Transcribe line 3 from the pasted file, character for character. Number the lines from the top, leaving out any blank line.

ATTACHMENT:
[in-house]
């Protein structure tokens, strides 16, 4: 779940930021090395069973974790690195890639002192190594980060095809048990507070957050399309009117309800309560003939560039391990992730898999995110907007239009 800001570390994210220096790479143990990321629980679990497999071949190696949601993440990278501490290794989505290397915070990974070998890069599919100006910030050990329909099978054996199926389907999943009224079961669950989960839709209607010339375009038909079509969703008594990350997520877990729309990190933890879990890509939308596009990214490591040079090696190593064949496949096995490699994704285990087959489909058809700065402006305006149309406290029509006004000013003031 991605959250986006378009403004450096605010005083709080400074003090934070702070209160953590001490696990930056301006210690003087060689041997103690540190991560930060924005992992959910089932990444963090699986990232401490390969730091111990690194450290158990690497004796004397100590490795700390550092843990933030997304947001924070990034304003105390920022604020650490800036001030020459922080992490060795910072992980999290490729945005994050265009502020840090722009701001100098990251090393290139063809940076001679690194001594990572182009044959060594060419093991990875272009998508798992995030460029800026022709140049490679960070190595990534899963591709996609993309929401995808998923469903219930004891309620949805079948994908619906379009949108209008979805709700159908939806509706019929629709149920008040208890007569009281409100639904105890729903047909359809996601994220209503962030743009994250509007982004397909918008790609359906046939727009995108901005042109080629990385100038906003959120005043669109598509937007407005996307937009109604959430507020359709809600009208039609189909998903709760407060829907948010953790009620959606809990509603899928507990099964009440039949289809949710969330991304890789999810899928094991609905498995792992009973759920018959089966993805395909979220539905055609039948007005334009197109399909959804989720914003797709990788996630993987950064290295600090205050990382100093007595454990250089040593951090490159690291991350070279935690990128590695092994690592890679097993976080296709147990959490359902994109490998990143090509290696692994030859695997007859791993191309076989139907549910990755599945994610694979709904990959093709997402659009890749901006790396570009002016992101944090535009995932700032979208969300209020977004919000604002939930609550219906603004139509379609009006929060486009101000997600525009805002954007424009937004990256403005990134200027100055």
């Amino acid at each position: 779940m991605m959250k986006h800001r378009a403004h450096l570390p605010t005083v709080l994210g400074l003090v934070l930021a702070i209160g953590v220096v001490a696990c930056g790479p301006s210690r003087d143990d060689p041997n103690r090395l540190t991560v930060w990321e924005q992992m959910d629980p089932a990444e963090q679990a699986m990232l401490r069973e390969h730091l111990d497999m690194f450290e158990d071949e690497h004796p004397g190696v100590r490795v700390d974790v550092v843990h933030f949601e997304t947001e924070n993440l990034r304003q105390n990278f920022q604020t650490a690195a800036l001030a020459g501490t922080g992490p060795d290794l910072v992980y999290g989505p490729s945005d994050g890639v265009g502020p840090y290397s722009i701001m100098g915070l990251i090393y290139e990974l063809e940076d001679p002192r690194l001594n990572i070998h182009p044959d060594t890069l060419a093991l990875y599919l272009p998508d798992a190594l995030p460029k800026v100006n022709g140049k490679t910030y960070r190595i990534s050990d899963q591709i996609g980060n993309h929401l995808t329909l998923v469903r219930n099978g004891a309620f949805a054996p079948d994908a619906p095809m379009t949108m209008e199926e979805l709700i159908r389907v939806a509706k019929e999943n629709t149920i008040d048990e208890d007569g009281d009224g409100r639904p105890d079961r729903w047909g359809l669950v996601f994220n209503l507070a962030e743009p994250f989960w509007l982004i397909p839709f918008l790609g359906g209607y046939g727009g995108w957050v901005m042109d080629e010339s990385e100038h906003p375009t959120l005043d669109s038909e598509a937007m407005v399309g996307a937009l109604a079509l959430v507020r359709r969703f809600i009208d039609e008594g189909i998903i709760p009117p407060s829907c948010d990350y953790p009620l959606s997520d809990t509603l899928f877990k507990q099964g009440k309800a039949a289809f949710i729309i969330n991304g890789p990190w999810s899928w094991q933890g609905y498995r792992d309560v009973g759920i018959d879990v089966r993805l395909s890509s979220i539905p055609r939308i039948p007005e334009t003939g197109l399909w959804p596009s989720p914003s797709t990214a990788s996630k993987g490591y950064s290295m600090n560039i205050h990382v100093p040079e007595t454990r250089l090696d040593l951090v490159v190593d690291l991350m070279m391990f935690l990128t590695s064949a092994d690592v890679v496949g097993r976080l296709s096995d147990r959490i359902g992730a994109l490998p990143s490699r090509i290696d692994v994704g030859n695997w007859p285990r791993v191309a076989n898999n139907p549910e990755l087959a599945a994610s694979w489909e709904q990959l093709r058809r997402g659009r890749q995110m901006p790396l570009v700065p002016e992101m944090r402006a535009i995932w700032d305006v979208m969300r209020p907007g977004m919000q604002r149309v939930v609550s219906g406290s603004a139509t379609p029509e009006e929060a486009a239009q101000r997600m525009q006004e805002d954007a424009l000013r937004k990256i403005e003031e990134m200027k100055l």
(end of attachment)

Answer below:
């Amino acid at each position: 779940m991605m959250k986006h800001r378009a403004h450096l570390p605010t005083v709080l994210g400074l003090v934070l930021a702070i209160g953590v220096v001490a696990c930056g790479p301006s210690r003087d143990d060689p041997n103690r090395l540190t991560v930060w990321e924005q992992m959910d629980p089932a990444e963090q679990a699986m990232l401490r069973e390969h730091l111990d497999m690194f450290e158990d071949e690497h004796p004397g190696v100590r490795v700390d974790v550092v843990h933030f949601e997304t947001e924070n993440l990034r304003q105390n990278f920022q604020t650490a690195a800036l001030a020459g501490t922080g992490p060795d290794l910072v992980y999290g989505p490729s945005d994050g890639v265009g502020p840090y290397s722009i701001m100098g915070l990251i090393y290139e990974l063809e940076d001679p002192r690194l001594n990572i070998h182009p044959d060594t890069l060419a093991l990875y599919l272009p998508d798992a190594l995030p460029k800026v100006n022709g140049k490679t910030y960070r190595i990534s050990d899963q591709i996609g980060n993309h929401l995808t329909l998923v469903r219930n099978g004891a309620f949805a054996p079948d994908a619906p095809m379009t949108m209008e199926e979805l709700i159908r389907v939806a509706k019929e999943n629709t149920i008040d048990e208890d007569g009281d009224g409100r639904p105890d079961r729903w047909g359809l669950v996601f994220n209503l507070a962030e743009p994250f989960w509007l982004i397909p839709f918008l790609g359906g209607y046939g727009g995108w957050v901005m042109d080629e010339s990385e100038h906003p375009t959120l005043d669109s038909e598509a937007m407005v399309g996307a937009l109604a079509l959430v507020r359709r969703f809600i009208d039609e008594g189909i998903i709760p009117p407060s829907c948010d990350y953790p009620l959606s997520d809990t509603l899928f877990k507990q099964g009440k309800a039949a289809f949710i729309i969330n991304g890789p990190w999810s899928w094991q933890g609905y498995r792992d309560v009973g759920i018959d879990v089966r993805l395909s890509s979220i539905p055609r939308i039948p007005e334009t003939g197109l399909w959804p596009s989720p914003s797709t990214a990788s996630k993987g490591y950064s290295m600090n560039i205050h990382v100093p040079e007595t454990r250089l090696d040593l951090v490159v190593d690291l991350m070279m391990f935690l990128t590695s064949a092994d690592v890679v496949g097993r976080l296709s096995d147990r959490i359902g992730a994109l490998p990143s490699r090509i290696d692994v994704g030859n695997w007859p285990r791993v191309a076989n898999n139907p549910e990755l087959a599945a994610s694979w489909e709904q990959l093709r058809r997402g659009r890749q995110m901006p790396l570009v700065p002016e992101m944090r402006a535009i995932w700032d305006v979208m969300r209020p907007g977004m919000q604002r149309v939930v609550s219906g406290s603004a139509t379609p029509e009006e929060a486009a239009q101000r997600m525009q006004e805002d954007a424009l000013r937004k990256i403005e003031e990134m200027k100055l």